1. The duration and intensity of the processing line.
2. Whether the dough is immediately processed on the production line.
3. Whether the product is baked immediately or frozen as dough, and so on.
For compact crust dough lines with immediate baking, you'll need flour that contains the right glutenin but not in excessive quantities, with sufficient reducing power (glutathione) for a rapid conversion. On the other hand, for frozen crusts, you'll require flour with a higher protein content, abundant glutenin I, and relatively low reducing power.
Baking Molds and Extrusion/Cutting Dough
Traditionally, soft wheat has been used to make pastry flour. The traditional Zeeland flour was made from soft wheat that grew in a coastal climate. However, much has changed in recent decades. Firstly, the variety of wheat has completely changed, and the need for quality consistency in industrial bakeries has increased significantly. Additionally, our knowledge has expanded. Concerning the latter, we can broadly outline the requirements for modern pastry flour. Soft wheat remains a requirement for making good pastry flour because it results in low starch damage. Damaged starch is the primary cause of moisture binding in the dough, and moisture binding by flour in pastry dough should be limited. Since we now have a better understanding of the nature of gliadin during processing, specifically its rapid water absorption, the old theory that Zeeland flour should contain more gliadin is no longer valid. Because for these doughs, the less moisture binding, the better.
Regarding glutenin, as we mentioned earlier, longer chains, meaning more molecules bound together (referred to as molecular weight), result in slower moisture binding. Based on this theory, we conclude that good pastry flour should be made from soft wheat, contain not too much protein (approximately 10% of the flour), and not too many low-molecular-weight glutenin chains.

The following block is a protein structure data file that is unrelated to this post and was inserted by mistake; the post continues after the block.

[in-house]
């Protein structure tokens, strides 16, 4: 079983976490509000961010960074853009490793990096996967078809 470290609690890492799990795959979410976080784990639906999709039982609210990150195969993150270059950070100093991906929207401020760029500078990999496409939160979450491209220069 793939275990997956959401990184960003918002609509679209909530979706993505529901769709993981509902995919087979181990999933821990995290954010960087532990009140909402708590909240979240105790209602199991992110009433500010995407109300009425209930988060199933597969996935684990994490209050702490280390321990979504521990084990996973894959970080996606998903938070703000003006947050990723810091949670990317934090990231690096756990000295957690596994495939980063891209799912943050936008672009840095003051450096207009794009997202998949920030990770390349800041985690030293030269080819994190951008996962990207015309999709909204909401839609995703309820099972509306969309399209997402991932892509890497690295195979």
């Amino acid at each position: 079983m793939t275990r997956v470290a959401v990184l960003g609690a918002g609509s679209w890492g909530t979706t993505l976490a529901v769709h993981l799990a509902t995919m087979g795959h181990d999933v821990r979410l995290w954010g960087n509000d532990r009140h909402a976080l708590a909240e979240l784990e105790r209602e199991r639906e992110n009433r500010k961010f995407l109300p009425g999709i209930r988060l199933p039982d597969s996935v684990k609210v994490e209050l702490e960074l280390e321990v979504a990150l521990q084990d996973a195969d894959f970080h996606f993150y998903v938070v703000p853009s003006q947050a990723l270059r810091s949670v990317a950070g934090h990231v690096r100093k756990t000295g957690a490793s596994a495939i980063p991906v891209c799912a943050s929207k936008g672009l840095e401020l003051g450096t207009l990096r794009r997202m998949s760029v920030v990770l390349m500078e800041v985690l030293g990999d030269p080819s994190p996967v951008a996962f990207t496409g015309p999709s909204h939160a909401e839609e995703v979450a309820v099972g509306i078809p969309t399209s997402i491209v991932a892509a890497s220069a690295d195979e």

Other Doughs and Batters
Regarding biscuit flour, it's worth noting that there is, of course, a significant difference between biscuits. Pastry biscuit has a completely different dough composition and somewhat resembles a short and dry cookie dough. The biscuit that is cut out from a sheet requires an entirely different dough. Here, we can distinguish between the warm and cold dough methods. In any case, the choice of flour is crucial, and it should also be made from soft wheat with minimal starch damage, contain a limited amount of total protein (around 10-11% of the flour), have high-quality protein (a high content of glutenin I), and a fairly active reducing capacity.
In a good collaboration between flour producer and consumer, the above requirements should increasingly take the form of standards. Currently, millers strive to deliver as consistent flour as possible through the blending of related wheat varieties. As we become better at determining the desired gluten quality for each product, I believe the demand for more variety-specific flour types will grow. The interaction will then become increasingly tripartite, involving breeders, flour producers, and consumers. I see great potential in this development as it establishes an important link between flour quality and processing properties of bakery products.